In India, there exists a dilemma concerning development and environmental protection. While there is an urgent need to reduce emissions and shift to clean energy, there is also the need to provide an adequate standard of living for a large section of the population, which will no doubt increase the overall ecological footprint of the nation. So while there is a need to improve human development indicators, the threat of ecological destruction still looms. The Ministry of New and Renewable Energy (MNRE) has ambitious targets set for 2022 in terms of increase in renewable energy, with a doubling of India’s wind power capacity (which supplies almost 61 per cent of India’s renewable energy needs), and a fifteen-fold increase in India’s solar power capacity from April 2016 levels.
From 2015 onwards the MNRE began laying down actionable plans for the renewable energy sector under its ambit to make a quantum jump, building on strong foundations already established in the country. MNRE renewable electricity targets have been up-scaled to grow from just under 43 GW in April 2016 to 175 GW by the year 2022, including 100 GW from solar power, 60 GW from wind power, 10 GW from bio power and 5 GW from small hydro power. “The direction of travel has been set for a bright future of renewables in India. The 175 GW target is likely to be a floor rather than a ceiling. That said, we need to work strategically to lower risks – offtake, currency, regulatory, grid integration – so that investors gain more confidence, cost of finance becomes lower, and we are able to deploy at greater scale and faster.”, says Dr Arunabha Ghosh, CEO of the Council on Energy, Environment and Water.
Shifting to renewable energy is the best bet for the population, and as per India’s NDC targets with regards to the Paris Agreements, 40 per cent of the population will need to shift to renewable energy by the year 2030. With about 300 million people still with no access to electricity, it is integral that there is a move to decentralised production of renewable energy. Coal is still responsible for half of the electricity production in the country, but there is an urgent need to shift away from coal, given the environmental and health cost attributed to it. According to Sudhir Sinha, CEO of CSR Inc, “In the coming years, despite facing stiff challenges to its economy, environment and energy security, India will have no options other than achieving its energy security by shifting to non-polluting sources of energy”. “And, the good news is that India is slowly moving towards increasing its technological and economic capabilities to secure the country’s future energy demand by utility-scale and rooftop PV, concentrated solar power, onshore and offshore wind, geothermal, and conventional hydropower”, adds Sinha.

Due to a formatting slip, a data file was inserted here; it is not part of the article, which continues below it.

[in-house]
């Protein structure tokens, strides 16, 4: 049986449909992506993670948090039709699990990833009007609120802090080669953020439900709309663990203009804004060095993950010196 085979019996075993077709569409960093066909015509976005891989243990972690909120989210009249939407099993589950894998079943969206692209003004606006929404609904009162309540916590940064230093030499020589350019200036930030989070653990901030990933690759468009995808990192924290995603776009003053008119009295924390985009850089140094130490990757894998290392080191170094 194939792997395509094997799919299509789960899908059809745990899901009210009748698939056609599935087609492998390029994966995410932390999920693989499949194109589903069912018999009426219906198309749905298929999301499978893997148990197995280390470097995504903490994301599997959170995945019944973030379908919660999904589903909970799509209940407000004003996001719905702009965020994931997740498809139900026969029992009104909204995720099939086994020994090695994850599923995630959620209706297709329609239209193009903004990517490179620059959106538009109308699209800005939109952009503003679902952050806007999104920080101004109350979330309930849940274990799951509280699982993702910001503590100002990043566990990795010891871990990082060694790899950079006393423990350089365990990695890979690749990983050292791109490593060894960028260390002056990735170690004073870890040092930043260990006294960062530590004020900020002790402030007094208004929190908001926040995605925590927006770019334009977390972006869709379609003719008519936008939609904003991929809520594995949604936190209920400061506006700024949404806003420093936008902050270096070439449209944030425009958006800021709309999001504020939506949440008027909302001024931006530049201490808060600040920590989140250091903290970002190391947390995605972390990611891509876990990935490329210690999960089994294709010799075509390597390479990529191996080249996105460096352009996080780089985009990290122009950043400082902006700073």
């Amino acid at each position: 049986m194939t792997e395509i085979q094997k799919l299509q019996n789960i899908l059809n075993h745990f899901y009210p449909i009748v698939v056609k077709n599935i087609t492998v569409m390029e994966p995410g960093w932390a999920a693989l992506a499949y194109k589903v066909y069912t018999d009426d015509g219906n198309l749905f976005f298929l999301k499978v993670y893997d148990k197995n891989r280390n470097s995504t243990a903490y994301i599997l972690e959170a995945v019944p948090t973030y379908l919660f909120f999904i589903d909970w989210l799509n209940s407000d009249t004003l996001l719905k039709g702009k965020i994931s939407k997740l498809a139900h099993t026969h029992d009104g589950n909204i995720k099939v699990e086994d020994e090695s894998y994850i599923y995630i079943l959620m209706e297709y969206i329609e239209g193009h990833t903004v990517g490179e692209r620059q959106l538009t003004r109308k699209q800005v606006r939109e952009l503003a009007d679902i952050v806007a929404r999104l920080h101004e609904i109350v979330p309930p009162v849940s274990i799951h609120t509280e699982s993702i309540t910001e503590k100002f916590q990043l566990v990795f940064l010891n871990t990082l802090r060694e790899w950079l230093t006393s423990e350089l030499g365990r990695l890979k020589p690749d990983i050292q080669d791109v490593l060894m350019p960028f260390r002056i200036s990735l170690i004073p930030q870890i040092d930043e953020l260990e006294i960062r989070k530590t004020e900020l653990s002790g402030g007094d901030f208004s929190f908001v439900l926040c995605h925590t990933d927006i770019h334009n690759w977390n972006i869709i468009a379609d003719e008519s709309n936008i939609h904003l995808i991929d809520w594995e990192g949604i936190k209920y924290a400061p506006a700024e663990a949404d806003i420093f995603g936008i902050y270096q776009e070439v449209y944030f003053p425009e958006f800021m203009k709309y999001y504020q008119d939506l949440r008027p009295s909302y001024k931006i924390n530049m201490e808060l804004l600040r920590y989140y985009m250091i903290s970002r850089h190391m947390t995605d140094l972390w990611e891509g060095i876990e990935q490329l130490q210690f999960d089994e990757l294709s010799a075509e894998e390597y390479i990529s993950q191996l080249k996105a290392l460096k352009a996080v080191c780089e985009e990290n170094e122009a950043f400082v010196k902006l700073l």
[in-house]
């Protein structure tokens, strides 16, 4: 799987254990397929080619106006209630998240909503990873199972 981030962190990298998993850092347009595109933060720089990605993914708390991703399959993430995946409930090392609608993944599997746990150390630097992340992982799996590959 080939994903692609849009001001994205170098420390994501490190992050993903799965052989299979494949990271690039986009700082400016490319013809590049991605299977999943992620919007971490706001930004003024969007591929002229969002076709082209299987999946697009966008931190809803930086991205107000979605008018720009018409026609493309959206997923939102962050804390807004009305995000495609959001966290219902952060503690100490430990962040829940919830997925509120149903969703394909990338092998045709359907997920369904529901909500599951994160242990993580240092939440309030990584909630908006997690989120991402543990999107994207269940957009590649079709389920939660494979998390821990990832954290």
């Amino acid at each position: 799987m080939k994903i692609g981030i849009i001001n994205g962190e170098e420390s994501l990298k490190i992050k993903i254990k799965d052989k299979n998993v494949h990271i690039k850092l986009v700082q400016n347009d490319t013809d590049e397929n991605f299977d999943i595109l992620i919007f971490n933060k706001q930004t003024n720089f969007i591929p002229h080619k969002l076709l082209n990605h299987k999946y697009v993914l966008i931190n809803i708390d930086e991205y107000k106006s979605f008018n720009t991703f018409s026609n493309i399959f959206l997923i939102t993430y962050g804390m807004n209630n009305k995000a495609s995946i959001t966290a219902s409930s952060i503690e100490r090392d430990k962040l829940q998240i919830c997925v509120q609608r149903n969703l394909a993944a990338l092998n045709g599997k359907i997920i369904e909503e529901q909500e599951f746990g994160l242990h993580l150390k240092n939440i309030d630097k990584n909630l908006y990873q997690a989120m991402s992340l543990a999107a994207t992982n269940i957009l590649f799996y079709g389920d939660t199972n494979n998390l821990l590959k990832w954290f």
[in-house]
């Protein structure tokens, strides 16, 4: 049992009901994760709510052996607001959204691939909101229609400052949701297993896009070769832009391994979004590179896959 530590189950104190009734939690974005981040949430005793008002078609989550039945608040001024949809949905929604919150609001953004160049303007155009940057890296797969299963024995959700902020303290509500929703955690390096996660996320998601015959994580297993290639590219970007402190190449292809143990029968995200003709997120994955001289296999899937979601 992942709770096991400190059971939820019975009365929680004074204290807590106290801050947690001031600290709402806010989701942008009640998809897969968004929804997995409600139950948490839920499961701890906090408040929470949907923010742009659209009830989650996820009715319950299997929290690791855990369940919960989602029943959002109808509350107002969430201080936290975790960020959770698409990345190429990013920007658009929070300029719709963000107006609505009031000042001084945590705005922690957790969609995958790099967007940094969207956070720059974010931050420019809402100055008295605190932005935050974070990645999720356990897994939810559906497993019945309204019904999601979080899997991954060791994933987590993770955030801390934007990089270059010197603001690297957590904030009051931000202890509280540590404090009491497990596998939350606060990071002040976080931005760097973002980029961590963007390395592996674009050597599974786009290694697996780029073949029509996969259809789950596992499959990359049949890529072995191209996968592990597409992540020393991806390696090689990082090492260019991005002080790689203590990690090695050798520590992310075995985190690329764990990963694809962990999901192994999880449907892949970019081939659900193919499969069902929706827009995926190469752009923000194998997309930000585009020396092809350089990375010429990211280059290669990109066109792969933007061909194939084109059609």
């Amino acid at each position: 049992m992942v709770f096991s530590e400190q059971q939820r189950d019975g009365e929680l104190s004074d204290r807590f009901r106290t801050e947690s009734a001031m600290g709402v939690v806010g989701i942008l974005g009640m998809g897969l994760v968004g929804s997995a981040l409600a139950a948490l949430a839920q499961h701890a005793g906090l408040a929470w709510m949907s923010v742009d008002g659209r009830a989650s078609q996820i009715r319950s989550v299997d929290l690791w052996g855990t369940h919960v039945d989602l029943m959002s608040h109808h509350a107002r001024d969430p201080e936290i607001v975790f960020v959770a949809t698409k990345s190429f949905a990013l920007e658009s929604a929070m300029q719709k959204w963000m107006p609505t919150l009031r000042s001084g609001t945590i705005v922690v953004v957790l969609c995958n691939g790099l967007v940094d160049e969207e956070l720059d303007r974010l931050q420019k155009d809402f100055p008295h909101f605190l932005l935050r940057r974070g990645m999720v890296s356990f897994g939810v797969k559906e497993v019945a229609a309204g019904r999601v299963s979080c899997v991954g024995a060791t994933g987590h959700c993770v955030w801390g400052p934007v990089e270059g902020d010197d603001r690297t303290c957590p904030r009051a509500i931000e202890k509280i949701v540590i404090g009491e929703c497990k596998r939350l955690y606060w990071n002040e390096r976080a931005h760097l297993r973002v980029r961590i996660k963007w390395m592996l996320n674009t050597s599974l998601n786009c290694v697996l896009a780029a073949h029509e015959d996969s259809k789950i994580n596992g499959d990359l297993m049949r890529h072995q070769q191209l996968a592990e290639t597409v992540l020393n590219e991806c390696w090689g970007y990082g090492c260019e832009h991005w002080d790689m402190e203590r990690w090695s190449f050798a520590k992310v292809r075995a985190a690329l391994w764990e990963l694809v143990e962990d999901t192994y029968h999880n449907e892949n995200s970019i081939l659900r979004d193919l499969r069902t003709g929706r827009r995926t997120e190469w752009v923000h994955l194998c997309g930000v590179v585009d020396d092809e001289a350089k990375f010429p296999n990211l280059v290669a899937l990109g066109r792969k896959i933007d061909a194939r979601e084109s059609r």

The ambitious targets of the MNRE would see India quickly becoming one of the leading green energy producers in the world and surpassing numerous developed countries. The government intends to achieve 40 per cent cumulative electric power capacity from non-fossil fuel sources by 2030, and a 33-35 per cent decrease in emission intensity, which will require a tectonic shift from fossil-fuel based sources. “India’s renewable energy push is as much, if not more, due to its own energy security concerns as it is for meeting its climate commitments.”, says Leena Srivastava, Vice Chancellor of TERI University. “India now needs to urgently prioritise decentralised renewable energy solutions so as to provide access to energy services for all in rural India as well. Only then can we hope to meet our development aspirations, provide decent jobs and propel economic growth through rural economic activities”, adds Srivastava.